It is not without reason that in the past few days, Queensland Labor’s dirt unit — and the cabal of spivs and hacks that flood social media with its vapid, disingenuous propaganda — has gone into meltdown, pumping out messages attacking Nicholls bitterly over his time as Treasurer in the Newman government; Nicholls is by far the likeliest senior LNP figure to inflict an election defeat on the Palaszczuk government this year, and whilst it will never admit as much, the Labor Party knows it.
As I pointed out to a couple of them over the weekend on Twitter — and at the risk of being indelicate — they would be trying to kick shit into the eyes of whoever won Friday’s ballot, in any way possible. Yet the vitriol behind the immediate Labor response is real, and with Palaszczuk’s economic record a serious weakness for the ALP to defend, you have to wonder whether the attacks on Nicholls’ stewardship of state finances are a case of just a little too much protestation to be believed.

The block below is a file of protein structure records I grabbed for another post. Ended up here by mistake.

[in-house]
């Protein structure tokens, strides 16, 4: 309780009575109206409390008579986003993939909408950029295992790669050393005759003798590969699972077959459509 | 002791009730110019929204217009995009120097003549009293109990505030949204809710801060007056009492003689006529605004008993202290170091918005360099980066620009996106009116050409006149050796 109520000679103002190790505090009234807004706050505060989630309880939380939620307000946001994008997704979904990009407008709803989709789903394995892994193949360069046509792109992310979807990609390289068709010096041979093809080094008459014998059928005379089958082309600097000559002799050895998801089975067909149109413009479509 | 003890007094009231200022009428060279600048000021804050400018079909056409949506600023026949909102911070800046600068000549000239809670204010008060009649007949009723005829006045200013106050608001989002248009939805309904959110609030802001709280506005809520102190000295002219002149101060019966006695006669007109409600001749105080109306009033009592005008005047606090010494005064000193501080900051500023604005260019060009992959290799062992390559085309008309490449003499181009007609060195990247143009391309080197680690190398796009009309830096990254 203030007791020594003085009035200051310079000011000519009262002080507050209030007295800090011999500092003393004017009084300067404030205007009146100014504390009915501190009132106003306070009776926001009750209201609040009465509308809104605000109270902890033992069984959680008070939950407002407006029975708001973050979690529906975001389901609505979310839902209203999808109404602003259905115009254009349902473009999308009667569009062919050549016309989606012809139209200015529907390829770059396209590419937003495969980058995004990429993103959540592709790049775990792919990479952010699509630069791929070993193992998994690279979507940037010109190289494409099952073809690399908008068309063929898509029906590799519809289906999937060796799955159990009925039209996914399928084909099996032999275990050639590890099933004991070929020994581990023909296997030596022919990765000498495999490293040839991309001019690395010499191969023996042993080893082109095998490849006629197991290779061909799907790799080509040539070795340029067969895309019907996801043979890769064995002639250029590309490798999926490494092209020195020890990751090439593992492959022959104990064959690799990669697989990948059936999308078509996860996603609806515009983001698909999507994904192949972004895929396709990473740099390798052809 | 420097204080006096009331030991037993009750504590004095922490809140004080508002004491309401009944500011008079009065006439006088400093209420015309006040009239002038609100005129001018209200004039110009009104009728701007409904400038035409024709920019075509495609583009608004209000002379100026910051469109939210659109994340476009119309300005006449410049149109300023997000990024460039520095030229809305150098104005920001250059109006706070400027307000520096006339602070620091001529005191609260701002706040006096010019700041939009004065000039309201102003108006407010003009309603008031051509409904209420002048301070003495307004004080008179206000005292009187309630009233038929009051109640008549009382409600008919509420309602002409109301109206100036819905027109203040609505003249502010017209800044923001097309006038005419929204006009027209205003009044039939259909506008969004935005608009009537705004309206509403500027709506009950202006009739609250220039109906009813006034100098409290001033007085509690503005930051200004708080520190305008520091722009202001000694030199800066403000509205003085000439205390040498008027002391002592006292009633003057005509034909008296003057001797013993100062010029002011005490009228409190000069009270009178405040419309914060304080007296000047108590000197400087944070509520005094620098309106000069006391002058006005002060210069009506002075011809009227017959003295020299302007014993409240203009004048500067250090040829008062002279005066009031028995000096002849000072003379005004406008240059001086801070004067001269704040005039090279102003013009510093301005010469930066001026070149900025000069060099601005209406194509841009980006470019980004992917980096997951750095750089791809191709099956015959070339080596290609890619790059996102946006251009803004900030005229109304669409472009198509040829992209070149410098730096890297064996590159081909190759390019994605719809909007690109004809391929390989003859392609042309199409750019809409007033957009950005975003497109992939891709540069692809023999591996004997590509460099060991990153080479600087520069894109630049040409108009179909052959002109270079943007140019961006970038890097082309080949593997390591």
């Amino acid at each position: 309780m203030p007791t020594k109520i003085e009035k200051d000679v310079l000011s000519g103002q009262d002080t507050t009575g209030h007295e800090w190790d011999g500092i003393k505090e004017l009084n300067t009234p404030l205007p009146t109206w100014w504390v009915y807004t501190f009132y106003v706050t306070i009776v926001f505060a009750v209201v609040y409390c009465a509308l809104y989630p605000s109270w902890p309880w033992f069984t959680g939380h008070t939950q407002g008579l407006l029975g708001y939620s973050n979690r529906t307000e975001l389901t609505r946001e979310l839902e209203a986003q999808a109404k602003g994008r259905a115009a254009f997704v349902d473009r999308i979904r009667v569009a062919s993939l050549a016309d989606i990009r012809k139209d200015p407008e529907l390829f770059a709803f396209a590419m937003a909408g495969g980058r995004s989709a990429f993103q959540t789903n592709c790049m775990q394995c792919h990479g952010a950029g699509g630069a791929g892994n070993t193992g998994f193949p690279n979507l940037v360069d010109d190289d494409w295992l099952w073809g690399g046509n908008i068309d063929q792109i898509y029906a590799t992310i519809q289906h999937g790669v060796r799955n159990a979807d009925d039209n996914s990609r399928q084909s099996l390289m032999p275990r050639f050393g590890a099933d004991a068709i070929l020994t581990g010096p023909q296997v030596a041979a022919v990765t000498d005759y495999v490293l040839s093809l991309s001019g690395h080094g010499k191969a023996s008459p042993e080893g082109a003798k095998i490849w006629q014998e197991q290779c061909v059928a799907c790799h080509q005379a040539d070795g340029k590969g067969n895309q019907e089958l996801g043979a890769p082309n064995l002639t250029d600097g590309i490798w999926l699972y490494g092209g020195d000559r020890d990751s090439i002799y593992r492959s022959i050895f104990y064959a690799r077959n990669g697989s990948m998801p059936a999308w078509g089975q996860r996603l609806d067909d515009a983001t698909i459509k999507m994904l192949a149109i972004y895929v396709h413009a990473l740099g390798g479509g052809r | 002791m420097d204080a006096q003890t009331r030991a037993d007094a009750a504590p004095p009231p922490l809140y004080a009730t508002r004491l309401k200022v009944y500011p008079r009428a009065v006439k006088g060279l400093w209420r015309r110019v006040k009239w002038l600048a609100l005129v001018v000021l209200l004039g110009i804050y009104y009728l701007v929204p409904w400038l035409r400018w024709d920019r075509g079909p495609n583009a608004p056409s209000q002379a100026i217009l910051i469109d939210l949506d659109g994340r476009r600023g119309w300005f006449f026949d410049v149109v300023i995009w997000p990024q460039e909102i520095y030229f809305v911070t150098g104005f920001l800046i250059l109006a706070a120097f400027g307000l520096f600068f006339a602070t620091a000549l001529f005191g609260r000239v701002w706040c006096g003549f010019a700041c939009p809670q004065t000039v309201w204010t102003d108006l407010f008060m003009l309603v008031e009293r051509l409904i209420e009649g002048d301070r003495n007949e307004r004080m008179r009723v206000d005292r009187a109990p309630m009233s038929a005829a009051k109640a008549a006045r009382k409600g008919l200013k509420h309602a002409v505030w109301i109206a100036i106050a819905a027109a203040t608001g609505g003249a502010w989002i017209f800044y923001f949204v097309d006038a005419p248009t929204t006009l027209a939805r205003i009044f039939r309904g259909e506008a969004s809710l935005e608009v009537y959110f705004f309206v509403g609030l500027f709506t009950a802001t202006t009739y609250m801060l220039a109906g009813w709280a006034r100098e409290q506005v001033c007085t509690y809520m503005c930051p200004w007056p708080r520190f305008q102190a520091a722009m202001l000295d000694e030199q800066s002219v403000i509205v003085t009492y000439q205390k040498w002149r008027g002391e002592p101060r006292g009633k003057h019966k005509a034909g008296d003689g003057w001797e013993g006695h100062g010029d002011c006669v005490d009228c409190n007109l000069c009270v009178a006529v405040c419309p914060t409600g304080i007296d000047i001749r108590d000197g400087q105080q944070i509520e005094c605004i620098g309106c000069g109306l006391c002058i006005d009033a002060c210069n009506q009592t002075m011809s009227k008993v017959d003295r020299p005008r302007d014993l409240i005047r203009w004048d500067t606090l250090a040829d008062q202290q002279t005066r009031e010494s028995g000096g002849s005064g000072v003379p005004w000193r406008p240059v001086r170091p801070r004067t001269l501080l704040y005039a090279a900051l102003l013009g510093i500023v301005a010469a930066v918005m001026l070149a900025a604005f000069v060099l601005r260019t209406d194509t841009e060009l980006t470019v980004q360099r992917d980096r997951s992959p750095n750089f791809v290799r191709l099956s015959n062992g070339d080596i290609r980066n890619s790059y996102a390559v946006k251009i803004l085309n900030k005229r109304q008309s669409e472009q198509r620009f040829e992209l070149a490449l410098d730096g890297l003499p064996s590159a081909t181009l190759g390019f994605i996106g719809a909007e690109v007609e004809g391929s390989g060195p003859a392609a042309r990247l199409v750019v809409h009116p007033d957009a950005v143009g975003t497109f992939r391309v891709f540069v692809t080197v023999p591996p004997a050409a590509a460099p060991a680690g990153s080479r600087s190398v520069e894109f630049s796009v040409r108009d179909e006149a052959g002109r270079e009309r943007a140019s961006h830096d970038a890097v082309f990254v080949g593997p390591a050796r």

A particularly encouraging sign that Nicholls will not suffer fools — and is unlikely to easily be hoodwinked — was his declaration that the Katter’s Australian Party would be treated as a political opponent (which is what it is) rather than a “partner” to be coddled and indulged; the Katter crowd is predicated upon hiving off ex-National Party electorates with promises of archaic protectionist policies that are internationally discredited, and which would cause more damage than good if ever revisited: and its most recent act in Queensland was to sell out both the conservative side of politics and the state’s post-Fitzgerald era of clean government to permit Labor to rig the state’s electoral system, and could hardly be described as the act of a friendly and/or responsible entity.